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Eutychus
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quote:
Originally posted by Dark Knight:
Classical Pentecostals believed that speaking in tongues was the initial evidence of being baptised in the Holy Spirit, but that idea is hardly universal in the movement today.

The Assemblies of God, which is far and away the largest mainstream evangelical denomination in France, has tongues as initial evidence of the baptism in the Spirit in its confession of faith*; this belief is shared by the Light and Life gypsy mission, an offshoot of the AoG and quite possibly just as big. Light and Life would be pretty close to believing, functionally, in baptismal regeneration, too.

==

*The UK AoG statement of faith now says the essential, biblical evidence.

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Gamaliel
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Well, QED Eutychus - the AoG ARE classical Pentecostals. They are the paradigmatic classical Pentecostal denomination.

But I've detected a shift. For all that 'tongues' are cited as 'initial evidence' or 'essential biblical evidence' in their statements of faith, to all practical intents and purposes they tend to sit rather loosely by that 'on the ground' these days - rather as Elim always did.

Give it a generation or two and it'll be a 'nice to have' rather than a 'must have' ...

Meanwhile, @Steve Langton. Well yes, to an extent - but both Luther and Calvin believed in baptismal regeneration and both had a more 'realised' eucharistic theology than most evangelicals and Pentecostals do today.

You can't be selective and say, 'The Pentecostals believe you must be born-again, so did the Reformers ...'

No, it's not as simple as that. Yes, the Reformers believed in justification by faith. But they weren't Billy Graham.

We have to be careful not to redact our own favoured groups or approaches back into earlier centuries.

We have no way of knowing how Calvin would have responded to later developments in Reformed theology. Would he have welcomed Barth or Torrance? Would he have appreciated Dort? Would he have approved of Reformed Baptists?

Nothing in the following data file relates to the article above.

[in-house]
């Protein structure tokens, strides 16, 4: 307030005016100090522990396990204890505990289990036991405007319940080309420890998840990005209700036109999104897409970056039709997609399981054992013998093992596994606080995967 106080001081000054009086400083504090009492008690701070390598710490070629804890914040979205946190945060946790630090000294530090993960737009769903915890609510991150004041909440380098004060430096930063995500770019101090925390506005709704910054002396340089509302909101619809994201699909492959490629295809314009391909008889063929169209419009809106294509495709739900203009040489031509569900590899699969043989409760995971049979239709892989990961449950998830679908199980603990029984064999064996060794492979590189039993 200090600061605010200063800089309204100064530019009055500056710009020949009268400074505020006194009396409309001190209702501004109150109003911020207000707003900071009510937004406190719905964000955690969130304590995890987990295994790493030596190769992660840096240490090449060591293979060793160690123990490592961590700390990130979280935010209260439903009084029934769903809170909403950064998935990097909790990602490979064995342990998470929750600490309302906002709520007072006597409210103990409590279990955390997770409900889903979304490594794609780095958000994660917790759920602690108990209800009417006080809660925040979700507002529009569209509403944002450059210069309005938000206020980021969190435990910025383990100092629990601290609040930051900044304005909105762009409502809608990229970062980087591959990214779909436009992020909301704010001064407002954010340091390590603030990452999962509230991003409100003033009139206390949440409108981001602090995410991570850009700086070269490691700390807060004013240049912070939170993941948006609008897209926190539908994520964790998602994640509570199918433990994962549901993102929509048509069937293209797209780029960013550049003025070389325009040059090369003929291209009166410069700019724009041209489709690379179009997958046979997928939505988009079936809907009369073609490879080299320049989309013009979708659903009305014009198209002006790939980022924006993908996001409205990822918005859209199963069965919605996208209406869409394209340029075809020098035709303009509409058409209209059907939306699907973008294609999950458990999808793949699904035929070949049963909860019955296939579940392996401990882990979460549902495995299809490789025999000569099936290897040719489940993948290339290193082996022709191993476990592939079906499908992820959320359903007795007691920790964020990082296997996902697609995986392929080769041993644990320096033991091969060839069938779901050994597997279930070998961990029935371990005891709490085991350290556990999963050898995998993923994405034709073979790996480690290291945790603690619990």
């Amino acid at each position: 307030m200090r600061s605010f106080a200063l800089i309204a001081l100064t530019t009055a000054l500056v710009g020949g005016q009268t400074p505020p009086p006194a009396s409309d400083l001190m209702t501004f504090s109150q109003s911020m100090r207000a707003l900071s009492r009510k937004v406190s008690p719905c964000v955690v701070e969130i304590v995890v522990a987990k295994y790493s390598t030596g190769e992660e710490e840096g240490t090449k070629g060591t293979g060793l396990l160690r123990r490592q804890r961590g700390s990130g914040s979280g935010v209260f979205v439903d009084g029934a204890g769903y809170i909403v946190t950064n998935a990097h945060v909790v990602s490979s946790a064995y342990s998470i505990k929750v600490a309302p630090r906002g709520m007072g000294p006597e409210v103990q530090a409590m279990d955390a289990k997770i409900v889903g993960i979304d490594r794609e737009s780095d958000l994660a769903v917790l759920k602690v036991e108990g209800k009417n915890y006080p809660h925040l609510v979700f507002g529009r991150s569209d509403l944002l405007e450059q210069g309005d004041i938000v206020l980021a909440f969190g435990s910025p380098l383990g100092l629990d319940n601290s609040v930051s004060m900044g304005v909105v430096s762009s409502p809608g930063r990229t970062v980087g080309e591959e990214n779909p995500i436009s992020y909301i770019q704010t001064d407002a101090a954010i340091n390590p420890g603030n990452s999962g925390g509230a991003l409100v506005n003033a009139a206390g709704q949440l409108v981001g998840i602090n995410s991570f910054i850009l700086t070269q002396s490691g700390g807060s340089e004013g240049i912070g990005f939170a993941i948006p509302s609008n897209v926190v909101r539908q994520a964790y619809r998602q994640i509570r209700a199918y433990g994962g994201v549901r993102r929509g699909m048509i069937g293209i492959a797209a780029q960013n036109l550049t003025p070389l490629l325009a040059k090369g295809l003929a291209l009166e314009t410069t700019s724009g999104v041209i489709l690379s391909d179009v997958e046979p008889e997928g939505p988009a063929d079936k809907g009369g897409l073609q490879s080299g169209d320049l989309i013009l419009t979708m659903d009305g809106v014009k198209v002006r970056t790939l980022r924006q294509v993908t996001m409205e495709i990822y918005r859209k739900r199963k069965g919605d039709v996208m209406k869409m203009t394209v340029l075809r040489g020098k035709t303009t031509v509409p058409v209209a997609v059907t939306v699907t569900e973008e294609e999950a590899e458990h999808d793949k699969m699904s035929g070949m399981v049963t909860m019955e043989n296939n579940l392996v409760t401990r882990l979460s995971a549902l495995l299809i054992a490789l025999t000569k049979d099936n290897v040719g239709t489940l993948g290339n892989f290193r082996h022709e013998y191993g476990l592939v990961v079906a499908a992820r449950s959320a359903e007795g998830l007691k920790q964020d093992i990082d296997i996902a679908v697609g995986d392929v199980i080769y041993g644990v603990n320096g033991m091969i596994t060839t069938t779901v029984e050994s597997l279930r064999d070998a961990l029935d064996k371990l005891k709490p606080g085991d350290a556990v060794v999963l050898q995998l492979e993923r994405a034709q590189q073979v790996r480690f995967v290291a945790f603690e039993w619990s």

You seem to take your own brand of Anglophone mild Anabaptism/evangelicalism and make it normative for all time.

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Steve Langton
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by Dark Knight;
quote:
statement that Anabaptists and Pentecostals regard each other as Evangelicals is unjustified. Here in Australia, Pentecostals and Evangelicals have been regarded as very different groups.
First, my comment was that generally Anabaptists and Pentecostalists regard each other as "fellow Christians" and "broadly evangelical" (note the small 'e'). I'm not too interested in the bit of this thread which is getting all fussy about terminology which isn't necessarily absolutely universal anyway, as per your own "Here in Australia..."

Also by DK;
quote:
I always become skeptical when someone starts talking about whether something is "biblical". What they usually mean, as you clearly do here, is "does this fit with my interpretation of the Bible?"
This one probably needs another thread. I think it's fairly obvious that whoever uses the word, "Biblical" tends to mean "fit(ting) with my interpretation of the Bible SO FAR". But for me it's also about a basic attitude of putting the Bible first; if I'm getting the Bible wrong I want you to show me, by properly framed argument and exposition, so I can improve my interpretation and understanding.

But I'm also putting 'biblical' against two trends/strands/traditions which seem to me to be decidedly and objectively unbiblical.

One is the 'liberal' strand where you get, for example, people taking a passage quoted of Jesus in the NT and saying, because it doesn't suit their idea of what Christianity should be, "Would our Jesus have said that?" Such an 'our Jesus' is clearly not biblical but someone making up the faith to suit themselves - and I struggle to see that kind of approach as even honest.

The other is the kind of church that tries to claim their church as an institution has some kind of privileged status in relation to biblical interpretation on the basis of ideas like 'apostolic succession'. Which of course can be extremely self-serving for those who have risen to authority in the institution and can then in effect put their interpretations 'beyond criticism'.

I tend to bear in mind there the words of Jesus to the religious authorities of the day when he talked about their "...anull(ing) God's Word through your tradition...." No, it must always be possible to do as Jesus did and challenge such authorities by and against the Scripture.

As far as I can see there are actually only two bodies that can credibly make such a claim to special interpretative competence, the Orthodox and the Roman Catholics - and both have effectively shown themselves in real terms incompetent by their acceptance of the Roman Imperial State Church and the bad things like Crusades and Inquisitions which flowed therefrom. Realistically that leaves the Bible as the authority.